SALT LAKE CITY — The chairman of the Salt Lake Interfaith Roundtable urged Utahns Friday to be “open to the ideas and beliefs of others, respectful of our differences and not threatened by them” during an observance Friday at the state Capitol to kick off Interfaith Month in Utah.
Father Elias Koucos, assistant priest at Holy Trinity Cathedral and Prophet Elias Greek Orthodox Church, was joined by Utah Gov. Gary Herbert, community advocate Pamela Atkinson and Lacee Harris of the Northern Ute and Paiute tribes, who offered a Native American blessing upon Interfaith Month activities.
“We are grateful for this opportunity today to meet in our state Capitol, a symbol of democracy, justice, peace and harmony, to recognize and celebrate Interfaith Month for this year, 2016,” said Father Koucos, chairman of the interfaith group.
Herbert said it was fitting to conduct the observance at the Capitol because Utah was founded by people seeking freedom from religious persecution, noting the nation was created by people who also believed they should be able to worship as they saw fit.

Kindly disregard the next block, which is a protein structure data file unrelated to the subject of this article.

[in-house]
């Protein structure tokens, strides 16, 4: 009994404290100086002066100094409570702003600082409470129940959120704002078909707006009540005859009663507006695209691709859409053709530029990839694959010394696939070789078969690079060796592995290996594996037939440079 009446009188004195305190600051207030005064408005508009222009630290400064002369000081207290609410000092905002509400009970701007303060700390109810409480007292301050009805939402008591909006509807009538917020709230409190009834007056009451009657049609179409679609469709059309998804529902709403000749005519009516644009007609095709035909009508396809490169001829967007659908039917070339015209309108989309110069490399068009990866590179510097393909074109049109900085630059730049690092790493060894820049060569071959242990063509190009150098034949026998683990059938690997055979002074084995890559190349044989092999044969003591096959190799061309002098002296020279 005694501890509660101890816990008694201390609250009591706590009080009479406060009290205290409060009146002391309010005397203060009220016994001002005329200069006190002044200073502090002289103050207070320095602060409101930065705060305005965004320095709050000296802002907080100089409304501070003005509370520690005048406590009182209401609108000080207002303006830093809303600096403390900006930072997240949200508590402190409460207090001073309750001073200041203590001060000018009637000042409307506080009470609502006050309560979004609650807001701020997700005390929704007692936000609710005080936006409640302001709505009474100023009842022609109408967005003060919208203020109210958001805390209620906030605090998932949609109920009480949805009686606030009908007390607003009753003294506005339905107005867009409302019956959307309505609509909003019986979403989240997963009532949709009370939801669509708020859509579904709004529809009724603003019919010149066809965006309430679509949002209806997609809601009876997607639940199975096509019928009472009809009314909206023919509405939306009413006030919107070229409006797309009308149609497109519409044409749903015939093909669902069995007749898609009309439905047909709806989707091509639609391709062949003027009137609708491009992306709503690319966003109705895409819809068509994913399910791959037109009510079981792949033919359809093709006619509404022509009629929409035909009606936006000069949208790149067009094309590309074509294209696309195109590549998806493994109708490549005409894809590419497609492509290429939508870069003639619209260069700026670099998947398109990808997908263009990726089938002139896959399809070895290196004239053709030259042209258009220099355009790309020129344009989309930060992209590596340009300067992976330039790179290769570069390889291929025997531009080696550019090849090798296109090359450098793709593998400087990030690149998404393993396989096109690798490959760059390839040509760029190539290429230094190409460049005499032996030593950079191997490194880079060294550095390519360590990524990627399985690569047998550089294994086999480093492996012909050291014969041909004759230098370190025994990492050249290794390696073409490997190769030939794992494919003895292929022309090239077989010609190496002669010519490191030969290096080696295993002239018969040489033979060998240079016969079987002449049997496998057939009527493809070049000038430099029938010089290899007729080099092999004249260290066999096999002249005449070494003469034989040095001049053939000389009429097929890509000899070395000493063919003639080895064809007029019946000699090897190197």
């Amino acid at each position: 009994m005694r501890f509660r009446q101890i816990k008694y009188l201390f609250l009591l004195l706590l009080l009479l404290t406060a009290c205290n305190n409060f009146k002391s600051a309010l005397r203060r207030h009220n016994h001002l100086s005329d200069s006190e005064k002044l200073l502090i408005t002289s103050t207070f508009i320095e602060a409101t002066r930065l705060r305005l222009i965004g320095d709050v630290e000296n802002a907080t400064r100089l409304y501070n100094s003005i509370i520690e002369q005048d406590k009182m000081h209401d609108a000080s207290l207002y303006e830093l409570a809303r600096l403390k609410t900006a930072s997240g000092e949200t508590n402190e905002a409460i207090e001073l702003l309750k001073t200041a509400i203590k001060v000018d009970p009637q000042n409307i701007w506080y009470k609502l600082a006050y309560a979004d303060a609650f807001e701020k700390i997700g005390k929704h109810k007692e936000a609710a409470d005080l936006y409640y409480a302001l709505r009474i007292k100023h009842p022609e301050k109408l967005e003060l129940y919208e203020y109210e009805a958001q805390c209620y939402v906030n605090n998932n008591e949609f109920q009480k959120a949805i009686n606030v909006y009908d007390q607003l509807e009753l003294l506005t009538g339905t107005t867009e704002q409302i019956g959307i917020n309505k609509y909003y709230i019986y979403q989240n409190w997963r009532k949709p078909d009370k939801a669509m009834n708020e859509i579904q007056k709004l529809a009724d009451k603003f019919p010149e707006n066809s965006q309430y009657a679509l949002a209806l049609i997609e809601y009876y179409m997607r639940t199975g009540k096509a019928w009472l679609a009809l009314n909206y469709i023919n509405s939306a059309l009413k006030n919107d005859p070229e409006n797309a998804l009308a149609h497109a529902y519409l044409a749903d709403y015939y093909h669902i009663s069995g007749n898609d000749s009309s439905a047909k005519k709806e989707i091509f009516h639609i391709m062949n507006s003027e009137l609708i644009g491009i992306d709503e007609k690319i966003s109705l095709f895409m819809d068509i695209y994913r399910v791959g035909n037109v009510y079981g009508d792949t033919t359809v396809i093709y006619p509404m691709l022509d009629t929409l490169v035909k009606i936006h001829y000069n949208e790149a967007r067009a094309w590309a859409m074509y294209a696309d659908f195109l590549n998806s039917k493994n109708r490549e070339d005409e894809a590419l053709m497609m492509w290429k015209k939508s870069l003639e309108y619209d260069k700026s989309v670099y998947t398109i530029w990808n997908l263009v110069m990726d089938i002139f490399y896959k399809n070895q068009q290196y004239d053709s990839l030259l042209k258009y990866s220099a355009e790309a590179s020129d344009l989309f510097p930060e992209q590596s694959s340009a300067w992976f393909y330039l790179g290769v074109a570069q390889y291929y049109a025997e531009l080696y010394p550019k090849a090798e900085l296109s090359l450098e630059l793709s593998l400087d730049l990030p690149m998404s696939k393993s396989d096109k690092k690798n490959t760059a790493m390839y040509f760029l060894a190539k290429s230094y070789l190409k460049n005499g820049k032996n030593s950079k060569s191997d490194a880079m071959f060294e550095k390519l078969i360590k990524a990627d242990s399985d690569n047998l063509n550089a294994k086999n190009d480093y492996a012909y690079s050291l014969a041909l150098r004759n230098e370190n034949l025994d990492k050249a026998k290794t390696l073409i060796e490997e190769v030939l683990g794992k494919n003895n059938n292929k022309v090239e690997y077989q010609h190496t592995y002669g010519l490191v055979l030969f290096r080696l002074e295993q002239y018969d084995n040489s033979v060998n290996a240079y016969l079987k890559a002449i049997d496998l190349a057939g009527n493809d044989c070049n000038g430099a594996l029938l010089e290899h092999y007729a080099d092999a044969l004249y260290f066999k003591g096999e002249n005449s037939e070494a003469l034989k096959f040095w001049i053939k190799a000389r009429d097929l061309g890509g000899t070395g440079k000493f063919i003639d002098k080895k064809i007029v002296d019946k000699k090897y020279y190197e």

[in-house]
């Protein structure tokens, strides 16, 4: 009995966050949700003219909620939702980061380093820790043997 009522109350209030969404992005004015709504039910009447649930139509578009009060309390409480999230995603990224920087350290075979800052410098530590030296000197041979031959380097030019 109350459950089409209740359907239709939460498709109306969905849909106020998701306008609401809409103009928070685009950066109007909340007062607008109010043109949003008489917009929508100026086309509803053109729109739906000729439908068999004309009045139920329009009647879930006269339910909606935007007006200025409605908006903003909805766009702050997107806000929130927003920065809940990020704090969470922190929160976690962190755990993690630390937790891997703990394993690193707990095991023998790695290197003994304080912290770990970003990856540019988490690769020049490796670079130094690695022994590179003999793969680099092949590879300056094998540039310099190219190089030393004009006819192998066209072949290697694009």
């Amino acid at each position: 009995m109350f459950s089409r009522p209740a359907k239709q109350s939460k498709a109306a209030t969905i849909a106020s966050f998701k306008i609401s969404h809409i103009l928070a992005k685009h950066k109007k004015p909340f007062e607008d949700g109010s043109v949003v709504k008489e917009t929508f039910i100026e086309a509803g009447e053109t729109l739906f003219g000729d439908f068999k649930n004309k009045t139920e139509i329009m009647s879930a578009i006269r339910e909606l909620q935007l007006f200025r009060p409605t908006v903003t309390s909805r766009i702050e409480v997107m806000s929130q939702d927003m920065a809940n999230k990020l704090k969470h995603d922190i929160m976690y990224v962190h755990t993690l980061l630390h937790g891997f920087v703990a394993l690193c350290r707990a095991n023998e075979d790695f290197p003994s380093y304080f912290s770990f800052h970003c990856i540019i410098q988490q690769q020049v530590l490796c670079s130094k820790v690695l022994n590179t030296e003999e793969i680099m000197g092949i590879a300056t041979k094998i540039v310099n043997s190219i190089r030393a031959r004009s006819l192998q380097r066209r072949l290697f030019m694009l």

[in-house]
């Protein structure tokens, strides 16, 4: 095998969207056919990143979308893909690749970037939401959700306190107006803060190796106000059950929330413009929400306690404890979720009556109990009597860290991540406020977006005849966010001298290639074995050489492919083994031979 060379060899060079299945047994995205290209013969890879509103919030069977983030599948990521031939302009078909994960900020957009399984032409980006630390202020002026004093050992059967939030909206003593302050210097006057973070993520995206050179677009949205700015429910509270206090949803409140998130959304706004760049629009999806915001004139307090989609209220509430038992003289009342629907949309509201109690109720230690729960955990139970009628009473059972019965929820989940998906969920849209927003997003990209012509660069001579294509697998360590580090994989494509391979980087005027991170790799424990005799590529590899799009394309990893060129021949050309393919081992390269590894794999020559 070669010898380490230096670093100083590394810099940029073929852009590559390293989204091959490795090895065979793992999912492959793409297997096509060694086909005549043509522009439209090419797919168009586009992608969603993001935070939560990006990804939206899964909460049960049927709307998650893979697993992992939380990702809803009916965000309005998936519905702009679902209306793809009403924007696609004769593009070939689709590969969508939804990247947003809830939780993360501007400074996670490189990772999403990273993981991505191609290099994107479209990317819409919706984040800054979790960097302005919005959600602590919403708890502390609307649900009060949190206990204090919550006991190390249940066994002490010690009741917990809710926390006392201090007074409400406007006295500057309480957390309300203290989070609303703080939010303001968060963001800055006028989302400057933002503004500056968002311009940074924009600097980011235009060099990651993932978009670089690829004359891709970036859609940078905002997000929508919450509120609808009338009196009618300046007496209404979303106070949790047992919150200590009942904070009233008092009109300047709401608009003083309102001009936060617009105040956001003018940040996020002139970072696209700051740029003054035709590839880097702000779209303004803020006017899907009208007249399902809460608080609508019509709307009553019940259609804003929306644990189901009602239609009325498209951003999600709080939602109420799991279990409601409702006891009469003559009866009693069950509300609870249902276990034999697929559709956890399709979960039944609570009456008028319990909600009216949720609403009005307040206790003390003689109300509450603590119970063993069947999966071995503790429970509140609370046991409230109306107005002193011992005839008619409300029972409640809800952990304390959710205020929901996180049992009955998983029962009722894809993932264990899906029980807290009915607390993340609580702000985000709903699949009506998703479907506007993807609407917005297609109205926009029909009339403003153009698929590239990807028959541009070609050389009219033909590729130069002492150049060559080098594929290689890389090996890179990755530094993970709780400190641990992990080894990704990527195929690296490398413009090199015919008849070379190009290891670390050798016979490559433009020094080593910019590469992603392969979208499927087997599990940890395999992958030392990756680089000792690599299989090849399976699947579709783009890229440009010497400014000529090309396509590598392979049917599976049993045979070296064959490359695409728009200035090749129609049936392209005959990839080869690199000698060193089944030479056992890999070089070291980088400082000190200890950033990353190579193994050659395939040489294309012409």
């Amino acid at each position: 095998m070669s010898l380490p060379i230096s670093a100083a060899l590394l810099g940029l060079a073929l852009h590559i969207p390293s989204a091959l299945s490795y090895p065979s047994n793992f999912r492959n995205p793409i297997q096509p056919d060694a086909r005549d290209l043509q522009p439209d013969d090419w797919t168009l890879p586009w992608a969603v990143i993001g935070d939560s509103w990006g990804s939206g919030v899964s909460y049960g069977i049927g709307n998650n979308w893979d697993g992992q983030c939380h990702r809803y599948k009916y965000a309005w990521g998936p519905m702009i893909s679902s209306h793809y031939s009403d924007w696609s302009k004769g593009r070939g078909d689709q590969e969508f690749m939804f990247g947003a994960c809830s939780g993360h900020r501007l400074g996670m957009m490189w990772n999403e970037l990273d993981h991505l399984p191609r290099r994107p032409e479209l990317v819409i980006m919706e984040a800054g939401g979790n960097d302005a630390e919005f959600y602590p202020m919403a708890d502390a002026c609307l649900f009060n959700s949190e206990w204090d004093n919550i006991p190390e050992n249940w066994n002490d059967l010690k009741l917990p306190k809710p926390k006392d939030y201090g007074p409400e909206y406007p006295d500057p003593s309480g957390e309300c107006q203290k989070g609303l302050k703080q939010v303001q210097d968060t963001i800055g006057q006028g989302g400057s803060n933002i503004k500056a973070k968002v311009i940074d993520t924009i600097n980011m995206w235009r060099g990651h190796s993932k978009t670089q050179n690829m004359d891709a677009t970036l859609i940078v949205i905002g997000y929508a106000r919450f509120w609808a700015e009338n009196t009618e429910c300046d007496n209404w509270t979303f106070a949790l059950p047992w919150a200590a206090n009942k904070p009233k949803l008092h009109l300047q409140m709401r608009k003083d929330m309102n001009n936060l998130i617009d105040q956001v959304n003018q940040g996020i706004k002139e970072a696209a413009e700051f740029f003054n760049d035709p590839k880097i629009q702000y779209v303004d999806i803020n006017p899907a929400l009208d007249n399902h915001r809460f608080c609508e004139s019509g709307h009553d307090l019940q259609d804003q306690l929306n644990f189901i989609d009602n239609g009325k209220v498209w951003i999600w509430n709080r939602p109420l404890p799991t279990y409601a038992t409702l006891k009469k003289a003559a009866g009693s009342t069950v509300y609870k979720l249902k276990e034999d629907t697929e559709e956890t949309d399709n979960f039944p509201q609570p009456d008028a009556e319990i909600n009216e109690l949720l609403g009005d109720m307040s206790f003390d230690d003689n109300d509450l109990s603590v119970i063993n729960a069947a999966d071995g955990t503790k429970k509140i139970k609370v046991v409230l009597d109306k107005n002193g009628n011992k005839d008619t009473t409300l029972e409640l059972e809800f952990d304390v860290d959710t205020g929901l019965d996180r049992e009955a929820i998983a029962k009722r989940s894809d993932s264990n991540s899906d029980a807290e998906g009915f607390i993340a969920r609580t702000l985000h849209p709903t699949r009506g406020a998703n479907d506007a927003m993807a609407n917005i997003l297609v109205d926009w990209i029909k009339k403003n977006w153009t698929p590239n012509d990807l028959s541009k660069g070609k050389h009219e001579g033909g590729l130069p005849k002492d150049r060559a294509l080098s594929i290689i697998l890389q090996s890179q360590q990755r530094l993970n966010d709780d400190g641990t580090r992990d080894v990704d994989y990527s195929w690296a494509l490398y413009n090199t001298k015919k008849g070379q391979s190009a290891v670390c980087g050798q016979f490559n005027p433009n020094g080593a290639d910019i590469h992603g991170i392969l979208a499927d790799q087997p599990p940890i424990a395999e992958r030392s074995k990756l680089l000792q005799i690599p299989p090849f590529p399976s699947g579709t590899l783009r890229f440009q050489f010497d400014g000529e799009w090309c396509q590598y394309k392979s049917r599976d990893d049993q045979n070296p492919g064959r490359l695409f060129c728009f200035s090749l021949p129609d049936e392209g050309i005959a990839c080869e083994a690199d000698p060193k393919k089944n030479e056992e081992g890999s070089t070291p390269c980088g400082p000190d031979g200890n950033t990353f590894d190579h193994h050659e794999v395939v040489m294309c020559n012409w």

“It’s a great concept of freedom and liberty we have in this country,” the governor said.
Herbert said he is proud to be “a man of faith. I am. I believe there is something beyond this mortal existence. I believe in a creator. I believe in God. I believe in a Heavenly Father.”
The governor said he strongly believes in the brotherhood of man.
“We’re all brothers and sisters in a real sense. If we all believed that, we’d treat each other a lot better, not just here but around the world,” he said.
Atkinson, who introduced Herbert, said she cherishes Utah’s religious diversity of her many friends.
“I know we can be friends and never let issues interfere with our friendship,” she said.
Harris, prior to offering a blessing over the month’s events, noted the role of the Salt Lake Interfaith Roundtable in creating dialogue and bringing together people of various faiths.
The Roundtable, formed in advance of the 2002 Winter Games to help tend to the religious needs of athletes and other attached to the Games, has endured and expanded significantly in the succeeding years, Father Koucos said in a previous interview.
“We are all children of one creator. Salt Lake Interfaith Roundtable brings us together as one spiritual family. It’s a beautiful thing,” Harris said.